Friars Hill RoadAntigua and Barbuda, WI - 00000

Category: Media

24 posts

The West Indies Oil Company has announced another major milestone in improving operational efficiency and service excellence. The newly-installed five-point Conventional Buoy Mooring System (CBM) north of the Sea Island Jetty is due for completion in June 2019. It introduces best-in-class modalities, by allowing for the transfer of products between tankers and WIOC’s shore facility. Critically, it allows for the simultaneous loading and off-loading of products. This brings enhanced efficiency and allows the company to further improve the delivery of various services to its customers.

Commenting on the new development, CEO Gregory Georges says, “This new installation will facilitate multiple vessel operations, improved operation times and faster turnaround of customer vessels and represents a remarkable upgrade to the company’s sea-side infrastructure.”

Even more improvements are being mulled, as the company keeps in step with international best practices.

The West Indies Oil Company, WIOC, has moved to significantly boost its storage capacity for Liquefied Petroleum Gas, or cooking gas in Antigua. The sole distributor of the product in the market has acquired eight additional containers, each with a capacity of forty-five thousand gallons.

The ‘bullets’ as they are referred to in the distributive trade, will ensure there is an adequate supply of LPG in the periods between shipments. This development heralds good news for both householders and business operators who rely on this fuel for meal preparation. In addition, it is also a prudent business decision by WIOC which points to the resultant reduction in freight costs. This is so because increased storage capacity means there is less frequent importation of LPG.

WIOC’s Chief Executive Officer, Gregory Georges says this development is a momentous one for the company and is congruent with its growth and development strategy to better serve its customers.

The transportation of the containers from the Deep Water Harbour was a major logistical exercise, but was completed without incident. They are now at the headquarters of the company on Friars Hill Road and are to be installed shortly.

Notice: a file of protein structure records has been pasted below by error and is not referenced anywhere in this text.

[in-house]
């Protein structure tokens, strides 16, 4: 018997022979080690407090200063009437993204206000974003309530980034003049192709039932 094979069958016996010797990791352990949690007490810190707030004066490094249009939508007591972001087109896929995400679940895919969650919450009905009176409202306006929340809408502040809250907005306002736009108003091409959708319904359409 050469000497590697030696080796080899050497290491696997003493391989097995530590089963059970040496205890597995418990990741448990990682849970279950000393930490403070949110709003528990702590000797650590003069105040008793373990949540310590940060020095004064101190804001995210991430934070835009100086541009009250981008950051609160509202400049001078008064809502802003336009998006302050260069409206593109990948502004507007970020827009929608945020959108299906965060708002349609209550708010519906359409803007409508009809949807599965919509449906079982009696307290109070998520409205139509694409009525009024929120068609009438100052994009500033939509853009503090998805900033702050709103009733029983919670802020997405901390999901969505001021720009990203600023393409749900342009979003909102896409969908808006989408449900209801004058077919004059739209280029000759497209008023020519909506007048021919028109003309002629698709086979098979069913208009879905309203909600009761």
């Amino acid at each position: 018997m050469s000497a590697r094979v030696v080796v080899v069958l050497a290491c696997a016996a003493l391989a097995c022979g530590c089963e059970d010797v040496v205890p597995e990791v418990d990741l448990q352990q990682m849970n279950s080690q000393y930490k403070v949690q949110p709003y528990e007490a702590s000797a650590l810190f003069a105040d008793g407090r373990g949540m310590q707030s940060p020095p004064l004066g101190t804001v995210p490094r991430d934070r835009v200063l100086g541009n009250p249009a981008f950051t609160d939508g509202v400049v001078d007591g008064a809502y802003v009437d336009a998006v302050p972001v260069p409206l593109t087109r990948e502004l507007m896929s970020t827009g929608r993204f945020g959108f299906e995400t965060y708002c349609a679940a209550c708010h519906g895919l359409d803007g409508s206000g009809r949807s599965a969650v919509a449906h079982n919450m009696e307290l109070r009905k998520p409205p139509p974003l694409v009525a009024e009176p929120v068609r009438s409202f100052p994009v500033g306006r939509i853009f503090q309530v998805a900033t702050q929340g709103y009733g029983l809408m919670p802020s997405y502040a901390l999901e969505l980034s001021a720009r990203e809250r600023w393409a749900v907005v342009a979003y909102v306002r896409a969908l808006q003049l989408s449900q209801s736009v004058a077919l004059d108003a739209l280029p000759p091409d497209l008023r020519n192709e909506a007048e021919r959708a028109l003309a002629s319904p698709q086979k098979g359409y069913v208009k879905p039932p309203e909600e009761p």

New ground has been broken in the empowerment of women in Antigua and Barbuda, and the West Indies Oil Company has been at the forefront of those efforts. The company has walked the walk as an equal opportunity employer, fueling the professional development of an impressive cadre of female employees, who have welcomed the opportunity to shatter the glass ceiling.

The management of the Friars Hill-based oil storage and distribution entity says this has been particularly evident over the past two years, as it accelerates the development of its human capital.

WIOC knows that its strength rests with a committed and competent group of employees who are willing to unlearn and relearn in an age of dynamism and the wonders of technological innovation. Never before in the organization’s history has there been such an enabling environment for all employees, irrespective of age and gender, to fulfil their true potential. The company is heartened to see that increasing numbers of women have answered this clarion call to serve in various capacities. This is even more impressive since female professionals are making a foray into areas hitherto dominated by their male counterparts.

WIOC is proud to be among the most progressive companies in its approach to female empowerment. The upshot has been an uptick in the number of females entering management positions, as well as Engineering, Finance and Terminal Operations. This has been buttressed by a culture of inclusivity and excellence in which all employees are motivated and encouraged to extend the boundaries of the possible and the probable.